• Treats infections and bacteria: Due to this herb’s antibacterial and antimicrobial properties, it has been found to be effective in combatting and treating the bacteria associated with E. coli, pneumonia, gonorrhoea, and even Staphylococcus aureus (a common anti-biotic resistant infection often picked up in hospitals).
  • Acts as a tonic: Juniper oil is considered a tonic because it tones everything, including the skin, muscles, tissues, and other systems in the body such as the respiratory, circulatory, nervous, digestive, and excretory systems.
  • Speeds up the healing process: Diluted solutions of the essential oil applied to wounds or blended with a skin cream will help the wounds to heal faster and prevent them getting infected.
  • Has antiseptic properties: Due to this, juniper has been found to be effective at treating conditions such as cystitis. It was commonly used in the past to treat war injuries to stop them becoming septic, or from developing tetanus.
  • Has antispasmodic properties: Therefore, is extremely effective on nearly all forms of spasms and cramps.
  • Improves blood health: Juniper berries have depurative properties and aid to detox and purify the blood. It helps to remove toxins such as uric acid, heavy metals, pollutants, certain compounds and certain hormones produced by the body itself.
  • Treats arthritis, gout, and rheumatism: The berries have been known to inhibit prostaglandin synthesis (which cause inflammatory response), therefore reducing inflammation. It improves and promotes circulation and due to its diuretic properties, helps to decrease the amount of toxins such as uric acid in the body, along with reducing the amount of fluid around the joints.
  • Treats delayed menstruation: Juniper stimulates the uterine muscle and promotes menstruation.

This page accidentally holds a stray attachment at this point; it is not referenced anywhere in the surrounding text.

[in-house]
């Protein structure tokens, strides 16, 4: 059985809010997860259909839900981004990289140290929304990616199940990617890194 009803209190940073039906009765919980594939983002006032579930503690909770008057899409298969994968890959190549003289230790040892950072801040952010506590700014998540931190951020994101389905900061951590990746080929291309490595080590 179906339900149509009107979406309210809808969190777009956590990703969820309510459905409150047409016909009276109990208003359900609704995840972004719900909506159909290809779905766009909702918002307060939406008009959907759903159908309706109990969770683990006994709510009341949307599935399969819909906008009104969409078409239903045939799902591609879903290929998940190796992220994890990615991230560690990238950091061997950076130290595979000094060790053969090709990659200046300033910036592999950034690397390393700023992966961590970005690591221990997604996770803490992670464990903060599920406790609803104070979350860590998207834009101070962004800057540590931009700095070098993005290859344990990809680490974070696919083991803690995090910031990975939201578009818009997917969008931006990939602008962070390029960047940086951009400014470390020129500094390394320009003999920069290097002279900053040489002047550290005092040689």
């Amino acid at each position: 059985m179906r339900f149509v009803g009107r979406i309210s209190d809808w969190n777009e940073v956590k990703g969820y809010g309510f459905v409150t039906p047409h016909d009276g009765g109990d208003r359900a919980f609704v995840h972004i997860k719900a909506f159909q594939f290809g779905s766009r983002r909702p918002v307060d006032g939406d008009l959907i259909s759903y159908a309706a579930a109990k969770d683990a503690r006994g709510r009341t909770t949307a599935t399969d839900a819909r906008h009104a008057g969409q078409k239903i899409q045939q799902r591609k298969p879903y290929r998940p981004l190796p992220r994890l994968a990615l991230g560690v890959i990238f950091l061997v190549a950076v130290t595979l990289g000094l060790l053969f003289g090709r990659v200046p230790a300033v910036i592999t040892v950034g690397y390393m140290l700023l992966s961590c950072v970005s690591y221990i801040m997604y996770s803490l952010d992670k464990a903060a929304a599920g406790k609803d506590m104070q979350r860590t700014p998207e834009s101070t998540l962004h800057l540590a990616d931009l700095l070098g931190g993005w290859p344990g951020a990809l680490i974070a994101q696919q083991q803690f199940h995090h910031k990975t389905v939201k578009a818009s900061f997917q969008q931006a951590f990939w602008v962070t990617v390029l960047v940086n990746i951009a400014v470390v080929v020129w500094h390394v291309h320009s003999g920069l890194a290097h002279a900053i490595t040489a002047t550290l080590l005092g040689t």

• Has antiviral compounds: In laboratory conditions, these compounds have been found to inhibit the growth of a number of virus strains including herpes and flu strains. The berries also contain an ingredient called podophyllotoxin which helps to inhibit abnormal cell growth as well as Amentoflavone, which is another antiviral compound.
  • Treats acne and other skin conditions including blemishes, rashes, psoriasis, and eczema: This is due to the herbs antiseptic, antibacterial, astringent, and anti-inflammatory properties. It also efficiently speeds up the skin’s healing process. Studies in South Korea show that it may be possible to use juniper berries to treat skin pigmentation disorders such as vitiligo. The essential oil has also been used to treat cellulite due to its astringent properties. Cade oil, which comes from the wood of the juniper tree, and not the berries, is beneficial for the treatment of psoriasis on the scalp.
  • Lowers blood pressure and improves heart health: Studies on rats show that this herb can lower blood pressure by an average of 27%. This is due to its antioxidant compounds and diuretic effect. The extract has been shown to be effective at reducing the levels of high triglycerides in the blood. The berries also act as an anticholinesterase agent, which helps to build up acetylcholine in the nervous system, which helps to slow heart action, lower blood pressure, increase blood flow, and induce contractions of the heart.
  • Treats diabetes: Studies have shown that the berries are able to lower blood sugar levels in rats. The oil also seemed to limit the amount of malondialdehyde produced by the animals, which is a compound found in higher levels in diabetics.
  • Improves sleep: This herb acts as a relaxant and has a positive impact on brain chemistry in a way that encourages sleep.
  • Is an astringent: Due to this property, juniper oil and berries is helpful in curing toothaches, prevents hair loss, improves scalp health, tightens loose muscles, strengthens the grip of gums on the teeth, and protects them from coming loose or falling out. As an astringent, juniper can also cause blood vessels to contract, and therefore reduces the chances of haemorrhaging.